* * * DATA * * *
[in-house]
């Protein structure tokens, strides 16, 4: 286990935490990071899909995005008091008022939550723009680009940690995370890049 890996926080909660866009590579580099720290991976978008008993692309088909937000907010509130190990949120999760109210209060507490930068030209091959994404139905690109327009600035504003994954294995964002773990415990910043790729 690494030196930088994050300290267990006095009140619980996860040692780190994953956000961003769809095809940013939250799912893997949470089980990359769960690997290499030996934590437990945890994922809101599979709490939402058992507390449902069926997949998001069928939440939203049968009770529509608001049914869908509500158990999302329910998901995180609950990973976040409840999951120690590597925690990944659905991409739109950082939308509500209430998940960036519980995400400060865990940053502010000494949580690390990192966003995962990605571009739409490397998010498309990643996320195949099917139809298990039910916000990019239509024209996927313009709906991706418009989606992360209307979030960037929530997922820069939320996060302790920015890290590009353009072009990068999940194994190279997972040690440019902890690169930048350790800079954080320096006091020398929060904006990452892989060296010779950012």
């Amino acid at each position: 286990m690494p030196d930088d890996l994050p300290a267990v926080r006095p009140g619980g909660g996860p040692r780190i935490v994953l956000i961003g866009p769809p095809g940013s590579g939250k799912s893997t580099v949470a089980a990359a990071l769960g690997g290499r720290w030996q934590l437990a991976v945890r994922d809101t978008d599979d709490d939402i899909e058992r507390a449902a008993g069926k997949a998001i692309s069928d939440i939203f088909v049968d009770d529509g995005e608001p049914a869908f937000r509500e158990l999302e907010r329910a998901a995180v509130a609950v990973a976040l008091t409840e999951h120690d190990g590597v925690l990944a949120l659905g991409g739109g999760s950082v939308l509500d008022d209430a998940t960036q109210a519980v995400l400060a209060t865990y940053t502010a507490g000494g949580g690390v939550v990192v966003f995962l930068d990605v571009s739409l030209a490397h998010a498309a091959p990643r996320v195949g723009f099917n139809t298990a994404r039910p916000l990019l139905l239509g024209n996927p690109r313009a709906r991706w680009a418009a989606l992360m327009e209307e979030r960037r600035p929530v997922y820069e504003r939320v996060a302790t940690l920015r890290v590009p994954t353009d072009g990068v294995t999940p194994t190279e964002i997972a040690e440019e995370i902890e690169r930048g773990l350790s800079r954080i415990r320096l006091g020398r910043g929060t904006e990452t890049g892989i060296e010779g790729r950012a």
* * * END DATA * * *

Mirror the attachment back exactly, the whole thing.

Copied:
[in-house]
């Protein structure tokens, strides 16, 4: 286990935490990071899909995005008091008022939550723009680009940690995370890049 890996926080909660866009590579580099720290991976978008008993692309088909937000907010509130190990949120999760109210209060507490930068030209091959994404139905690109327009600035504003994954294995964002773990415990910043790729 690494030196930088994050300290267990006095009140619980996860040692780190994953956000961003769809095809940013939250799912893997949470089980990359769960690997290499030996934590437990945890994922809101599979709490939402058992507390449902069926997949998001069928939440939203049968009770529509608001049914869908509500158990999302329910998901995180609950990973976040409840999951120690590597925690990944659905991409739109950082939308509500209430998940960036519980995400400060865990940053502010000494949580690390990192966003995962990605571009739409490397998010498309990643996320195949099917139809298990039910916000990019239509024209996927313009709906991706418009989606992360209307979030960037929530997922820069939320996060302790920015890290590009353009072009990068999940194994190279997972040690440019902890690169930048350790800079954080320096006091020398929060904006990452892989060296010779950012």
């Amino acid at each position: 286990m690494p030196d930088d890996l994050p300290a267990v926080r006095p009140g619980g909660g996860p040692r780190i935490v994953l956000i961003g866009p769809p095809g940013s590579g939250k799912s893997t580099v949470a089980a990359a990071l769960g690997g290499r720290w030996q934590l437990a991976v945890r994922d809101t978008d599979d709490d939402i899909e058992r507390a449902a008993g069926k997949a998001i692309s069928d939440i939203f088909v049968d009770d529509g995005e608001p049914a869908f937000r509500e158990l999302e907010r329910a998901a995180v509130a609950v990973a976040l008091t409840e999951h120690d190990g590597v925690l990944a949120l659905g991409g739109g999760s950082v939308l509500d008022d209430a998940t960036q109210a519980v995400l400060a209060t865990y940053t502010a507490g000494g949580g690390v939550v990192v966003f995962l930068d990605v571009s739409l030209a490397h998010a498309a091959p990643r996320v195949g723009f099917n139809t298990a994404r039910p916000l990019l139905l239509g024209n996927p690109r313009a709906r991706w680009a418009a989606l992360m327009e209307e979030r960037r600035p929530v997922y820069e504003r939320v996060a302790t940690l920015r890290v590009p994954t353009d072009g990068v294995t999940p194994t190279e964002i997972a040690e440019e995370i902890e690169r930048g773990l350790s800079r954080i415990r320096l006091g020398r910043g929060t904006e990452t890049g892989i060296e010779g790729r950012a």